Happy St David’s Day – Dydd Gŵyl Dewi Hapus
Being a quarter Welsh (maiden name ‘Morgan’ thankyouverymuch), I have taken it upon myself to chat to you about St David’s Day. And also confess that I knew very little about it until a couple of hours ago. The other 75% of me makes most of the decisions. That said, we do offer translation services into Welsh. I love that there are Welsh to English translations on road signs throughout Wales. That place names are in both English language and Welsh language. I love that it is still going. And recently the TV drama Hidden, set and filmed in Wales was in both the English and Welsh language. Where the dialogue was in spoken language Welsh there were English subtitles. This allowed the viewer to enjoy the melodic and wonderful sound of Welsh (in spite of the rather macabre plot).
St David’s Day is the feast day of the patron saint of Wales Dewi Sant (St David) who, according to legend, died on this day in the year 589 AD aged 100 – this was a time when life expectancy was closer to 25.
Dewi Sant (St David) was a preacher, renowned for founding Celtic monastic settlements across Wales, Cornwall and Brittany, including one such community at the site of St David’s Cathedral (named after him) in Pembrokeshire where he is buried. Another who celebrates St David by using his name, is the red dragon we see on the Welsh Flag. Yep, he has a name. It’s Dewi. Or Dave the Dragon to his English dragon-mates.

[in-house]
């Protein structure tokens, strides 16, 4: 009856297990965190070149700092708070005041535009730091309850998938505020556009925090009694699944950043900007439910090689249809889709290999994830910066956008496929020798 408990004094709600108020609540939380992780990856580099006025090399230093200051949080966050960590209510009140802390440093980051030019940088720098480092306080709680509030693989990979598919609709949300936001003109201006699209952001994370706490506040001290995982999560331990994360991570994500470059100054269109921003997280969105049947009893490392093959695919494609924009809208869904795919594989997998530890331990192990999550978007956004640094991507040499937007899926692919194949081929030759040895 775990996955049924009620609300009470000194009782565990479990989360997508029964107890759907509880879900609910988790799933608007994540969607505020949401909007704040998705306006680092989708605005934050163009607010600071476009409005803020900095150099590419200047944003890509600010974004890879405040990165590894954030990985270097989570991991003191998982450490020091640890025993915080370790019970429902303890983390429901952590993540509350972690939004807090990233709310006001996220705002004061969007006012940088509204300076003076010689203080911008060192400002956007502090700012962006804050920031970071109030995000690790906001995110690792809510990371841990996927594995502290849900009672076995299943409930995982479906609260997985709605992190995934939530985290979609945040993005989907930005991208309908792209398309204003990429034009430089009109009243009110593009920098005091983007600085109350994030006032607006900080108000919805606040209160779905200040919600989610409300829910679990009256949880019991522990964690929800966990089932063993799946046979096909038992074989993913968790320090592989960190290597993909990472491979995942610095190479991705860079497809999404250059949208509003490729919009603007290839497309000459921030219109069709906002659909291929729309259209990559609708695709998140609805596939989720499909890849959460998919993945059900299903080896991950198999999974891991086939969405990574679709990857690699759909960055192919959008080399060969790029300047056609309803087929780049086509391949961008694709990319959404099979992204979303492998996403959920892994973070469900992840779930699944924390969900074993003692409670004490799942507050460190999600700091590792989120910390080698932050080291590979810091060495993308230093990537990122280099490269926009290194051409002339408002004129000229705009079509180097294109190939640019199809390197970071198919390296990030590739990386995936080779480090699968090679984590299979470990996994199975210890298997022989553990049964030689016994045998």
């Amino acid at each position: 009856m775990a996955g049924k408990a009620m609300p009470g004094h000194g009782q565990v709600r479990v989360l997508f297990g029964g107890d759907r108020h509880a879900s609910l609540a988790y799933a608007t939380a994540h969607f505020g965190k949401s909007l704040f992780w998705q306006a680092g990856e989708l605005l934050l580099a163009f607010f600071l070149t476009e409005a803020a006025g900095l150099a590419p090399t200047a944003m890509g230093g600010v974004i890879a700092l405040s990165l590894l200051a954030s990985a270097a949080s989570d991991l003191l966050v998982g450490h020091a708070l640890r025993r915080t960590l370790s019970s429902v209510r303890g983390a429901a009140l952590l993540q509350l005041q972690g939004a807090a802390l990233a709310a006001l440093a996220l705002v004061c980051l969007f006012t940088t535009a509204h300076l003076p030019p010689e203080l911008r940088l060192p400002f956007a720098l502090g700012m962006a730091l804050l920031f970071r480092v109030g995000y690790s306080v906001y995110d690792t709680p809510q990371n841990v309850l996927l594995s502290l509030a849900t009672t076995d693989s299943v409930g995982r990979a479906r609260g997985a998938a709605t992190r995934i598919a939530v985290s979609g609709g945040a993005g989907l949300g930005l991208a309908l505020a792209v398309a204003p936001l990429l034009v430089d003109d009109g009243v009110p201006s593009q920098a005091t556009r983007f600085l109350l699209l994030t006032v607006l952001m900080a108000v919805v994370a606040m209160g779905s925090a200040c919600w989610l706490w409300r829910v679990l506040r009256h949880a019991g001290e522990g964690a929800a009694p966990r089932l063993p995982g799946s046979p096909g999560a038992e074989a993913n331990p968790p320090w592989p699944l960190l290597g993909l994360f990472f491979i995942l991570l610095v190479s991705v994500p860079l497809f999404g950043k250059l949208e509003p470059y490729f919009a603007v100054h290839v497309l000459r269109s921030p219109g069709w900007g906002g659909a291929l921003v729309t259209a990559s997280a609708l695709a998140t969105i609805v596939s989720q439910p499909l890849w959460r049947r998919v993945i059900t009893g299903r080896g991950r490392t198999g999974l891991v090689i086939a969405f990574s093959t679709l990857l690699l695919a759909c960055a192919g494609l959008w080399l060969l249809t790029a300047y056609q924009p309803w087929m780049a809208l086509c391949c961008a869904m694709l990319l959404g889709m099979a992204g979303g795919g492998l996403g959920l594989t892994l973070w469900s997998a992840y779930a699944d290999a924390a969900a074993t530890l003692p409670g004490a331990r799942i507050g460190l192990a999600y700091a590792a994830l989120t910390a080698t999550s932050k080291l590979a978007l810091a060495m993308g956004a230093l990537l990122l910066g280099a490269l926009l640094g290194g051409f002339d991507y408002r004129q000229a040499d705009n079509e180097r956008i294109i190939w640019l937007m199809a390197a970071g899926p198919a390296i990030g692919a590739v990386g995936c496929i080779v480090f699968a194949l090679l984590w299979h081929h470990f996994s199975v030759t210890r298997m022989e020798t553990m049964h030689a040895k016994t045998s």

According to legend, while St David was preaching to a large group of people at the Synod of Brefi, a small hill formed beneath where he stood, and a white dove settled upon his shoulder, hence why the saint is portrayed in this way in art throughout history. Annoyingly for Wales, St David’s Day it is not a recognised national holiday – despite Saint Andrew’s Day in Scotland and Saint Patrick’s Day in Ireland being national holidays in the respective countries. This is because former Prime Minister Tony Blair vetoed calls for a change to the law in March 2007, despite 87% of Wales’ population expressing their wish for it to be a public holiday. Thanks Tony.
By the way St George’s Day is not a Bank Holiday in England either. I think Wales and England are owed a day off. Who do we write to? Who is in charge of this kind of thing…?
Ok, the daffodil and the leek. After extensive research by me (some googling etc) I have reached the following conclusions regarding why these have become iconic symbols of Wales; why we associate a root vegetable (and not a very nice one) and a pretty yellow flower (my second favourite flower as it happens) to be synonymous with Wales. Firstly, the leek is an obscure link – it seems that on the eve of a battle with the Saxons, soldiers were advised to wear this vegetable on their caps to distinguish themselves from the enemy. And the daffodil… well it’s the same word in Welsh. Cenhinen translates into English as leek and cenhinen pedr translates as daffodil. This confusion means that both have been adopted as national emblems. We tend to see a daffodil as the image associated with St David’s Day as it is altogether more palatable emblem. Plus it has less of a connotation with battle (than the leeks).
Photos from Unsplash